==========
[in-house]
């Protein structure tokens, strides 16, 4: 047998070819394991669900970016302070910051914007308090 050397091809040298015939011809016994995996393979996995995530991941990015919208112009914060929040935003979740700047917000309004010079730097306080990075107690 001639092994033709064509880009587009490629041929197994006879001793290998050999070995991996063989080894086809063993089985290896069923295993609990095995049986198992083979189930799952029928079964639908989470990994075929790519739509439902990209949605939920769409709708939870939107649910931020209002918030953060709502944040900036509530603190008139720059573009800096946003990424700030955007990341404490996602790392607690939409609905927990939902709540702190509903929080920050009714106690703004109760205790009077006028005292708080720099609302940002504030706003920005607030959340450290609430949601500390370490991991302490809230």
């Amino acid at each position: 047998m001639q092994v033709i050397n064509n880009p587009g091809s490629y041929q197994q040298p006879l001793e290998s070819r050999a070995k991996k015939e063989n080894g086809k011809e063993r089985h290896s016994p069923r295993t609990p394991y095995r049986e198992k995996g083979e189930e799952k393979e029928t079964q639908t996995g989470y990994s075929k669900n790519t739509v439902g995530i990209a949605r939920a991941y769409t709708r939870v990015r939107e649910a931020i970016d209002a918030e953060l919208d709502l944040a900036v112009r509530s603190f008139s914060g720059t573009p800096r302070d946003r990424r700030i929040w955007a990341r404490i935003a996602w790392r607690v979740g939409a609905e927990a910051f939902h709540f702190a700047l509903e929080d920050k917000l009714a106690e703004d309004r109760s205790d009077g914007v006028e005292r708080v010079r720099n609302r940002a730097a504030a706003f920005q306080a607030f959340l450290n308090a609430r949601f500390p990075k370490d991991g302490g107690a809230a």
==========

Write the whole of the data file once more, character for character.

[in-house]
């Protein structure tokens, strides 16, 4: 047998070819394991669900970016302070910051914007308090 050397091809040298015939011809016994995996393979996995995530991941990015919208112009914060929040935003979740700047917000309004010079730097306080990075107690 001639092994033709064509880009587009490629041929197994006879001793290998050999070995991996063989080894086809063993089985290896069923295993609990095995049986198992083979189930799952029928079964639908989470990994075929790519739509439902990209949605939920769409709708939870939107649910931020209002918030953060709502944040900036509530603190008139720059573009800096946003990424700030955007990341404490996602790392607690939409609905927990939902709540702190509903929080920050009714106690703004109760205790009077006028005292708080720099609302940002504030706003920005607030959340450290609430949601500390370490991991302490809230």
């Amino acid at each position: 047998m001639q092994v033709i050397n064509n880009p587009g091809s490629y041929q197994q040298p006879l001793e290998s070819r050999a070995k991996k015939e063989n080894g086809k011809e063993r089985h290896s016994p069923r295993t609990p394991y095995r049986e198992k995996g083979e189930e799952k393979e029928t079964q639908t996995g989470y990994s075929k669900n790519t739509v439902g995530i990209a949605r939920a991941y769409t709708r939870v990015r939107e649910a931020i970016d209002a918030e953060l919208d709502l944040a900036v112009r509530s603190f008139s914060g720059t573009p800096r302070d946003r990424r700030i929040w955007a990341r404490i935003a996602w790392r607690v979740g939409a609905e927990a910051f939902h709540f702190a700047l509903e929080d920050k917000l009714a106690e703004d309004r109760s205790d009077g914007v006028e005292r708080v010079r720099n609302r940002a730097a504030a706003f920005q306080a607030f959340l450290n308090a609430r949601f500390p990075k370490d991991g302490g107690a809230a």